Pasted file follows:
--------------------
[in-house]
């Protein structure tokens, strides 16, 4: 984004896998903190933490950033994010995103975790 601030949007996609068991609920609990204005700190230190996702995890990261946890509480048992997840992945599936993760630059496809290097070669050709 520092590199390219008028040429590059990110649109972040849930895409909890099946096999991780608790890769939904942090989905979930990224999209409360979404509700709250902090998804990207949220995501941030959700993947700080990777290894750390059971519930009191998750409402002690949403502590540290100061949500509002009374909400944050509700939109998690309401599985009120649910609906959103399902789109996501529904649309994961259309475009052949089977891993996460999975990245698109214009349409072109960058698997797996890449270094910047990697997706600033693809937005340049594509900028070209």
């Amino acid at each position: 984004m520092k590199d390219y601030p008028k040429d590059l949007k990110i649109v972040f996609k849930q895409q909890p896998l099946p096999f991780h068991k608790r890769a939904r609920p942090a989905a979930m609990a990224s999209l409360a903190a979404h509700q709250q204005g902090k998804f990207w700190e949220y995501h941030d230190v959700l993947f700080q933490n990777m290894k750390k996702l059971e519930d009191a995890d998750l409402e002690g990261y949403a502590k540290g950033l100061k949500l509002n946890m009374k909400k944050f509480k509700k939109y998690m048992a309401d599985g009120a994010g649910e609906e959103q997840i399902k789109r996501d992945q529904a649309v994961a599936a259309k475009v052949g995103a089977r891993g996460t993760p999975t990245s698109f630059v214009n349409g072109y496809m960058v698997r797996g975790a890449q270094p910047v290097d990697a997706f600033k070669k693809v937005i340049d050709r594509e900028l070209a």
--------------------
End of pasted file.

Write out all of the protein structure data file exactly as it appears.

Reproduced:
[in-house]
């Protein structure tokens, strides 16, 4: 984004896998903190933490950033994010995103975790 601030949007996609068991609920609990204005700190230190996702995890990261946890509480048992997840992945599936993760630059496809290097070669050709 520092590199390219008028040429590059990110649109972040849930895409909890099946096999991780608790890769939904942090989905979930990224999209409360979404509700709250902090998804990207949220995501941030959700993947700080990777290894750390059971519930009191998750409402002690949403502590540290100061949500509002009374909400944050509700939109998690309401599985009120649910609906959103399902789109996501529904649309994961259309475009052949089977891993996460999975990245698109214009349409072109960058698997797996890449270094910047990697997706600033693809937005340049594509900028070209």
């Amino acid at each position: 984004m520092k590199d390219y601030p008028k040429d590059l949007k990110i649109v972040f996609k849930q895409q909890p896998l099946p096999f991780h068991k608790r890769a939904r609920p942090a989905a979930m609990a990224s999209l409360a903190a979404h509700q709250q204005g902090k998804f990207w700190e949220y995501h941030d230190v959700l993947f700080q933490n990777m290894k750390k996702l059971e519930d009191a995890d998750l409402e002690g990261y949403a502590k540290g950033l100061k949500l509002n946890m009374k909400k944050f509480k509700k939109y998690m048992a309401d599985g009120a994010g649910e609906e959103q997840i399902k789109r996501d992945q529904a649309v994961a599936a259309k475009v052949g995103a089977r891993g996460t993760p999975t990245s698109f630059v214009n349409g072109y496809m960058v698997r797996g975790a890449q270094p910047v290097d990697a997706f600033k070669k693809v937005i340049d050709r594509e900028l070209a």